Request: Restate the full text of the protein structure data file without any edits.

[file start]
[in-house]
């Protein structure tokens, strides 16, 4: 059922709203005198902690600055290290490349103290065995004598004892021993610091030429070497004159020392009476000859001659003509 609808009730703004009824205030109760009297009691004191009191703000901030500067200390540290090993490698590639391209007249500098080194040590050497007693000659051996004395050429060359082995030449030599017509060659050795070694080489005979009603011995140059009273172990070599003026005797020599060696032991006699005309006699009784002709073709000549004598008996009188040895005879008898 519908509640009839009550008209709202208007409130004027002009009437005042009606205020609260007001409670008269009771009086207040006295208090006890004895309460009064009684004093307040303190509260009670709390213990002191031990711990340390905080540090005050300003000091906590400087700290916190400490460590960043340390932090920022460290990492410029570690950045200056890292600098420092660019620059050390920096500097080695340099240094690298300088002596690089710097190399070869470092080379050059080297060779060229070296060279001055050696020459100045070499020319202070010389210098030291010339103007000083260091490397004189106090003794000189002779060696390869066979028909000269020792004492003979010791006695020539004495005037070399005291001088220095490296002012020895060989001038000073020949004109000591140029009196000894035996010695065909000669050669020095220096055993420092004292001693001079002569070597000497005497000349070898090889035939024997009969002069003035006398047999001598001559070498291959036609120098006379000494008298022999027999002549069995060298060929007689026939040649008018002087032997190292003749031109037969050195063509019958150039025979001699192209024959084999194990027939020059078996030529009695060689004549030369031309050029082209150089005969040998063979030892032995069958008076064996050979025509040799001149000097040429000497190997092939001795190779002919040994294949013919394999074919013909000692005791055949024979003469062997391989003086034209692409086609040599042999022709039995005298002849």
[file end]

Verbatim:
[in-house]
């Protein structure tokens, strides 16, 4: 059922709203005198902690600055290290490349103290065995004598004892021993610091030429070497004159020392009476000859001659003509 609808009730703004009824205030109760009297009691004191009191703000901030500067200390540290090993490698590639391209007249500098080194040590050497007693000659051996004395050429060359082995030449030599017509060659050795070694080489005979009603011995140059009273172990070599003026005797020599060696032991006699005309006699009784002709073709000549004598008996009188040895005879008898 519908509640009839009550008209709202208007409130004027002009009437005042009606205020609260007001409670008269009771009086207040006295208090006890004895309460009064009684004093307040303190509260009670709390213990002191031990711990340390905080540090005050300003000091906590400087700290916190400490460590960043340390932090920022460290990492410029570690950045200056890292600098420092660019620059050390920096500097080695340099240094690298300088002596690089710097190399070869470092080379050059080297060779060229070296060279001055050696020459100045070499020319202070010389210098030291010339103007000083260091490397004189106090003794000189002779060696390869066979028909000269020792004492003979010791006695020539004495005037070399005291001088220095490296002012020895060989001038000073020949004109000591140029009196000894035996010695065909000669050669020095220096055993420092004292001693001079002569070597000497005497000349070898090889035939024997009969002069003035006398047999001598001559070498291959036609120098006379000494008298022999027999002549069995060298060929007689026939040649008018002087032997190292003749031109037969050195063509019958150039025979001699192209024959084999194990027939020059078996030529009695060689004549030369031309050029082209150089005969040998063979030892032995069958008076064996050979025509040799001149000097040429000497190997092939001795190779002919040994294949013919394999074919013909000692005791055949024979003469062997391989003086034209692409086609040599042999022709039995005298002849």